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Museums From Home
Museums from Home
Here's what to watch, read, and explore to enjoy Stanford art museums from home.
What to Watch
Take a break from your streaming services, and check out some of the Stanford art museums' most popular videos.
Lectures, time-lapses, and behind-the-scenes footage let you connect with the stories behind our exhibitions.
What to Listen to
Perfect for nature walks or a museum moment of zen, listen to the voices of Stanford's most prominent names in art.
These audio files are part of the oral history project by the Stanford Historical Society.
What to Explore
Get curious, and explore the museums from the comfort of your home.
Take a deeper dive into the objects and artwork from our most representative exhibitions and collections, which are now available online.
What to Read
Revisit some of the museums' most beloved exhibitions, celebrations, and milestones, and expand your knowledge of the artwork in our collections.
Enjoy this special selection of articles and get to know our museums more closely.
What to Watch
Sound on with Nick Cave
Revisit the 2017 Burt and Deedee McMurtry Lecture, featuring artist Nick Cave in conversation with Harry Elam, Senior Vice Provost for Education and Vice President for the Arts.
The Easter Eggs of Palo Alto Spring
Go beyond the ruffled dresses, striped socks, and strange expressions and learn the mysteries behind Palo Alto Spring, the iconic painting of Leland Jr.'s 10th birthday party.
What to Listen to
The origins of the Anderson Collection at Stanford University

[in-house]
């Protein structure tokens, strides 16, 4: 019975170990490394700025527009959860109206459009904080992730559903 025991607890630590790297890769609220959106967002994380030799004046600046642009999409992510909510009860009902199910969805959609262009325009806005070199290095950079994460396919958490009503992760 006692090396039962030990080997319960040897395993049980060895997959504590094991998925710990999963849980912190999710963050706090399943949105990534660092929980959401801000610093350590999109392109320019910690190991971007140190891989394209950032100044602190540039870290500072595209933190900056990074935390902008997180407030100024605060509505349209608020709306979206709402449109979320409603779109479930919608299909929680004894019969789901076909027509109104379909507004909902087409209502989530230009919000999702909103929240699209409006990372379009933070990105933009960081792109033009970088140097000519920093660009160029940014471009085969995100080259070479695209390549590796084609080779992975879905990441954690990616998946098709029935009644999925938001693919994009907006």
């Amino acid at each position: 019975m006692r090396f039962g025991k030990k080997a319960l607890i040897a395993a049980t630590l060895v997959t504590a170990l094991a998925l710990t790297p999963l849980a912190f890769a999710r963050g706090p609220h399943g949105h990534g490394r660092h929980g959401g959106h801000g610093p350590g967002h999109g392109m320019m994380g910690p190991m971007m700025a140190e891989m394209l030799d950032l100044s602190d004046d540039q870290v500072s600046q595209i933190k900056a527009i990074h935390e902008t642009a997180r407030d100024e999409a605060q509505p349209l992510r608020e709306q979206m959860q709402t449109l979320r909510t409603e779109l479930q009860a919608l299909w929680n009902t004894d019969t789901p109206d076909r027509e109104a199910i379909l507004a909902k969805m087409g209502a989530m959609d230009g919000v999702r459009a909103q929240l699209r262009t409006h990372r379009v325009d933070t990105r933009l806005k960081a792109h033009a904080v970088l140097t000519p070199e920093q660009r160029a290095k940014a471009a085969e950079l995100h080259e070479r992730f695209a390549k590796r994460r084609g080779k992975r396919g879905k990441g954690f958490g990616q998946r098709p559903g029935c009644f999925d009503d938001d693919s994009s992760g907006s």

In this 2016 interview for Stanford Historical Society, Harry W. and Mary Margaret Anderson talk about how an auspicious visit to the Louvre led to the creation of their collection of post-World War II American art and a gift of more than 121 major paintings and sculpture to the university.
Nathan Oliveira interviews with the Historical Society
A leading name in the Bay Area figurative movement, Nathan Oliveira discusses his career at Stanford, which began in 1964 after an invitation from Lorenz Eitner, chair of the Stanford art department.
In these interviews, Oliveira also talks about the impact of Stanford art students on his own artistic work.
Frank Lobdell in Conversation with Judith Humburg
Professor Ermeritus Frank Lobdell speaks to a life-long passion and commitment to the making of art, fueled by curiosity of what it means to be human across time and cultures. Along with Nathan Oliveira and Keith Boyle, Lobdell was instrumental in building an studio art program at Stanford.
The Melancholy Museum: Love, Death, and Mourning at Stanford
Visual artist Mark Dion walks you through the inception of The Melancholy Museum, and the Cantor Art Center's exciting and interesting origin story. Watch the video, view the special presentation created by Stanford Report, and explore featured objects from this exhibition.
Richard Diebenkorn's Sketchbooks
Central to the Richard Diebenkorn at the Cantor exhibition, the artist's sketchbooks have been digitized and made available to explore digitally. Sit back and enjoy this micro site* dedicated to the work of this Stanford alum, celebrating his deep and broad connections to our campus.
* Best viewed on Safari and Chrome browsers.
Jane Stanford's Letters
Jane L. Stanford's letters pertain largely to the founding and administration of Stanford University, along with her personal and social affairs.